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Complaint pushes for Ferguson to reveal donors of $1.2M in campaign transfers

100 US dollars. Macro photo of banknotes of money in the US currency one hundred dollars.
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Attorney General Bob Ferguson is facing further scrutiny over his shifting of $1.2 million of contributions from past campaigns into the account for his 2024 bid for governor.

A complaint filed last month contends the individual donors of those contributions must be identified and their past donations – originally for Ferguson’s re-election and now considered “surplus” funds – should count toward contribution limits in his campaign for governor.

Absent such transparency, it is likely some individuals or groups have now exceeded contribution limits for his new endeavor, argued Tallman Trask, the Seattle attorney who filed the complaint with the Public Disclosure Commission on June 27.

“There’s no way to know,” Trask said.

This is the second complaint regarding Ferguson’s handling of the money. The first, filed in May, continues to be investigated.

Both raise the question of whether Ferguson must abide by recent commission actions to require greater disclosure of the source of surplus funds.

Candidates can make transfers from such funds into a campaign for a new office in a lump sum with permission from each affected donor. However, until recently, they did not have to disclose the names of those donors or the amount they gave. This created a potential for individuals and groups to give a maximum contribution to two campaigns – the old one and the new one.

Closing a loophole

In April, the commission was pressed to end the practice with signs Gov. Jay Inslee wouldn’t run again and Ferguson, with more than $2 million banked from running for attorney general, would.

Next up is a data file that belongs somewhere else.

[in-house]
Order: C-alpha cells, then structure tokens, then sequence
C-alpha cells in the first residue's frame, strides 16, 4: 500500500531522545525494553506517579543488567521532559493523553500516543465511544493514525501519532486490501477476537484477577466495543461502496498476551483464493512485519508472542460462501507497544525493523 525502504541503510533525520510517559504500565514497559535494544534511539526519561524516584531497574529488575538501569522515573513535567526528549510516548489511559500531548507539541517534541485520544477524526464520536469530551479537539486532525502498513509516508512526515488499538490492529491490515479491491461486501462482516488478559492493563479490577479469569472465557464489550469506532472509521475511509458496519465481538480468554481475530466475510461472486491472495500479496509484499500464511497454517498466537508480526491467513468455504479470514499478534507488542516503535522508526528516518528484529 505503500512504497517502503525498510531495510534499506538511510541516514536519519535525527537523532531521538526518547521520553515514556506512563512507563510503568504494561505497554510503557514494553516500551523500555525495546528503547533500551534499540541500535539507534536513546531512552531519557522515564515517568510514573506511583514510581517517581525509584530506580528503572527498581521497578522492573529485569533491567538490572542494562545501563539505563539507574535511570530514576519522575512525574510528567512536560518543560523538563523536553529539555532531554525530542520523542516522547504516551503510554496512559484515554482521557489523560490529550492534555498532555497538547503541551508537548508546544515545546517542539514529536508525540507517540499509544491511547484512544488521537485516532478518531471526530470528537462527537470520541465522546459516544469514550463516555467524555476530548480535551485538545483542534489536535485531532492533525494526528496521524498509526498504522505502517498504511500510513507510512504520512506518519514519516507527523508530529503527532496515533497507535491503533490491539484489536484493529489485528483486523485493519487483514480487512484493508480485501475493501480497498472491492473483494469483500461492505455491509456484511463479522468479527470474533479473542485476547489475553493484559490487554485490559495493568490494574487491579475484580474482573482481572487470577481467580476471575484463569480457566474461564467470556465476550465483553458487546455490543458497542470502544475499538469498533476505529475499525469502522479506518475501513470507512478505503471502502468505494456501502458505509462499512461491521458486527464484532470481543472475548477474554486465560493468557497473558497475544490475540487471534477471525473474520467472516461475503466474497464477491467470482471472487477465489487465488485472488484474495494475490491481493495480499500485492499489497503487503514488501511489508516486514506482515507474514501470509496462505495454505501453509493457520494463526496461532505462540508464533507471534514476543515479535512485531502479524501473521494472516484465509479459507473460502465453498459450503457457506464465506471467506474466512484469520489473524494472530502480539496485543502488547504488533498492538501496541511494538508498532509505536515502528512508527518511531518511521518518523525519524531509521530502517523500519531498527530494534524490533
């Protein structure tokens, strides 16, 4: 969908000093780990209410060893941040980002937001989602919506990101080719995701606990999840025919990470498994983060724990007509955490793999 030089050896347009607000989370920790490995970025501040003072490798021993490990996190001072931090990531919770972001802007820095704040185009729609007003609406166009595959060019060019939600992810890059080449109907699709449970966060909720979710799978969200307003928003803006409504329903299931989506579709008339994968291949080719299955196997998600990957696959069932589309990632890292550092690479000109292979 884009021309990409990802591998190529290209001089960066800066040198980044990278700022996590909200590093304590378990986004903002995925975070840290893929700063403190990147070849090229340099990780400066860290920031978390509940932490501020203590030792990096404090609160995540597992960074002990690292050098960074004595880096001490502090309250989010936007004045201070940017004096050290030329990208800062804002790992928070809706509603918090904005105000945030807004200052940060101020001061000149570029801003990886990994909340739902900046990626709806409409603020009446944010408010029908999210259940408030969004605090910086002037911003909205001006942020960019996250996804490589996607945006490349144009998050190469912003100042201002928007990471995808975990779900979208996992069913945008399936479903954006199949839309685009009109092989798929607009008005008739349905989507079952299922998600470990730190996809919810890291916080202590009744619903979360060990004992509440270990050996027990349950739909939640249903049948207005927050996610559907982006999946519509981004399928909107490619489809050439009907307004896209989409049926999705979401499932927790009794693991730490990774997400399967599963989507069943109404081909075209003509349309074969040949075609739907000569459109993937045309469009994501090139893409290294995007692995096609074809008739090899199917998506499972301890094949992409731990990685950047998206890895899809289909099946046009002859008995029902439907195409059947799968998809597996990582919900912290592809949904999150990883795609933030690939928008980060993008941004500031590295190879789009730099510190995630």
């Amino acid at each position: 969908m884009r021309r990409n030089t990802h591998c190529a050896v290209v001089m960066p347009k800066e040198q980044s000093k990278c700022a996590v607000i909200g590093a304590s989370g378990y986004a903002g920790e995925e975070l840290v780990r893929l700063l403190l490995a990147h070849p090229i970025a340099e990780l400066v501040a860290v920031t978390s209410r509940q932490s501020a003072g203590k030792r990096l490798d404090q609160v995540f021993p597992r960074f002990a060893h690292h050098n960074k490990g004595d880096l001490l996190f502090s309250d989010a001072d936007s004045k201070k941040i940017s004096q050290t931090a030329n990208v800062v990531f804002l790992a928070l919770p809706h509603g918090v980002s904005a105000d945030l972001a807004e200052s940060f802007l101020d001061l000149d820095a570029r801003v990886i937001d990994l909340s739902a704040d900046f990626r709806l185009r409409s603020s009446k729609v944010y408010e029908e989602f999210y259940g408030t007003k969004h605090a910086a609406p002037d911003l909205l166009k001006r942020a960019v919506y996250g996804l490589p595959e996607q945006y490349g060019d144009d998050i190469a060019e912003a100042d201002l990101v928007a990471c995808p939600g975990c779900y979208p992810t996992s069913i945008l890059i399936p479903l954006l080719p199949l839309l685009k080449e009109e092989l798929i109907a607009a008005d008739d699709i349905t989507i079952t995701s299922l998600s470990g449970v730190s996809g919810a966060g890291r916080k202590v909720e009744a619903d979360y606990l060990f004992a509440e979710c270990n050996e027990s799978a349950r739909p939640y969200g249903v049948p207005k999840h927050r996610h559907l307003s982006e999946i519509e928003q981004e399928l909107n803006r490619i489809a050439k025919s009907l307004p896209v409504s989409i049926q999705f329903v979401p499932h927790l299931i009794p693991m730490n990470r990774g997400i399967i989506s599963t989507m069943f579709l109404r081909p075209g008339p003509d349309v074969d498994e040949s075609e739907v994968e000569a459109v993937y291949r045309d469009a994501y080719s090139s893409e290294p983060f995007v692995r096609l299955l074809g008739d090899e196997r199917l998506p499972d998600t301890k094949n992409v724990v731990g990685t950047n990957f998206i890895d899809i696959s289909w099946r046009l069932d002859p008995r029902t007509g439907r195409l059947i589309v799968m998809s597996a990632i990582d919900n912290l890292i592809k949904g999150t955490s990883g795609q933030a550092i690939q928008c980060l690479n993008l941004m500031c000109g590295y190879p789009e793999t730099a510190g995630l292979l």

On April 27, commissioners considered a request from Trask to require greater disclosure and on May 11 they approved new guidance requiring candidates to identify the donors and treat their contributions as if they are for the candidate’s new campaign, making them subject to disclosure and contribution limits for the race.

“We respect the PDC’s decision today to change that guidance, and look forward to following the new rules going forward,” Ferguson said in a statement on May 11.

By then, Ferguson had moved $1.18 million through a series of six transfers between April 28 and May 10, Trask wrote in his complaint.

“Each of these transfers was made without full disclosure. The transfers were made in bulk without attribution to individual contributors, and without disclosure of individual contribution amounts,” Trask wrote.

As of Saturday, Ferguson reported $3 million in his campaign account. The total includes the transferred dollars.

Following the rules

The May complaint cited news coverage of the timing of the transfers, prompting questions on whether the guidance applied retroactively.

Zachary Pekelis, Ferguson’s lawyer, argued in a June 9 response to that complaint that his client followed the rules in place at the time of the transfers and retroactively enforcing the new guidance would be a “bait-and-switch.”

“If campaigns understand that they may be penalized despite their strict compliance with existing Commission guidance published on its website, they will have little reason to follow it going forward,” he wrote.

Ferguson and his campaign declined to comment on the new complaint.

Trask contends that retroactive enforcement of the campaign finance rules is not an issue.

Commissioners, when adopting the guidance, said “the law itself has not changed nor has its meaning,” he wrote. “There is no retroactivity issue because candidates and committees were subject to the same legal requirements prior to the new interpretation.”

Commission staff are assessing the facts of each complaint. In the meantime, commissioners could act this month in a separate case centering on a backward-looking application of the updated guidance. That one focuses on transfers made into a Spokane City Council member’s 2021 campaign. PDC staff did not recommend a penalty or remedial action such as disclosing the donors.


This story was originally published by Washington State Standard.